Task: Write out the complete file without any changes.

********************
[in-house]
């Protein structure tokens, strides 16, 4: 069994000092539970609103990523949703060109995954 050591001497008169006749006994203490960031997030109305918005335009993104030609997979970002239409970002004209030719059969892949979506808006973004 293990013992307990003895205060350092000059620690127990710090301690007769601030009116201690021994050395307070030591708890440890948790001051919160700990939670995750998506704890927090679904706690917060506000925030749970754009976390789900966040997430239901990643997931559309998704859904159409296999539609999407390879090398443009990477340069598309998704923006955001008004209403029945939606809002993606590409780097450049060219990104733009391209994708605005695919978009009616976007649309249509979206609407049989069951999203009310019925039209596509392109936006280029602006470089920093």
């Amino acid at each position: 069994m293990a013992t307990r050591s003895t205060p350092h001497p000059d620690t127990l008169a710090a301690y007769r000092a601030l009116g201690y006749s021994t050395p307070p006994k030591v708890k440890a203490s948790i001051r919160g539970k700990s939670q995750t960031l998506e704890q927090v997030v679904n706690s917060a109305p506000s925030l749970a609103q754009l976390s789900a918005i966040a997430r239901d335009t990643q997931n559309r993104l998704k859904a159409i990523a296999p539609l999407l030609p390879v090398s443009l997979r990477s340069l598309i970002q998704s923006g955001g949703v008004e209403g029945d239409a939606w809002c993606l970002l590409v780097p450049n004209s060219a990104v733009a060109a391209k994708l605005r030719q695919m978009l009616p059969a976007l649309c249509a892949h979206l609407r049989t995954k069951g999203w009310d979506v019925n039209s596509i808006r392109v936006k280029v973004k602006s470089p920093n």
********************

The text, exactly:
[in-house]
């Protein structure tokens, strides 16, 4: 069994000092539970609103990523949703060109995954 050591001497008169006749006994203490960031997030109305918005335009993104030609997979970002239409970002004209030719059969892949979506808006973004 293990013992307990003895205060350092000059620690127990710090301690007769601030009116201690021994050395307070030591708890440890948790001051919160700990939670995750998506704890927090679904706690917060506000925030749970754009976390789900966040997430239901990643997931559309998704859904159409296999539609999407390879090398443009990477340069598309998704923006955001008004209403029945939606809002993606590409780097450049060219990104733009391209994708605005695919978009009616976007649309249509979206609407049989069951999203009310019925039209596509392109936006280029602006470089920093």
């Amino acid at each position: 069994m293990a013992t307990r050591s003895t205060p350092h001497p000059d620690t127990l008169a710090a301690y007769r000092a601030l009116g201690y006749s021994t050395p307070p006994k030591v708890k440890a203490s948790i001051r919160g539970k700990s939670q995750t960031l998506e704890q927090v997030v679904n706690s917060a109305p506000s925030l749970a609103q754009l976390s789900a918005i966040a997430r239901d335009t990643q997931n559309r993104l998704k859904a159409i990523a296999p539609l999407l030609p390879v090398s443009l997979r990477s340069l598309i970002q998704s923006g955001g949703v008004e209403g029945d239409a939606w809002c993606l970002l590409v780097p450049n004209s060219a990104v733009a060109a391209k994708l605005r030719q695919m978009l009616p059969a976007l649309c249509a892949h979206l609407r049989t995954k069951g999203w009310d979506v019925n039209s596509i808006r392109v936006k280029v973004k602006s470089p920093n």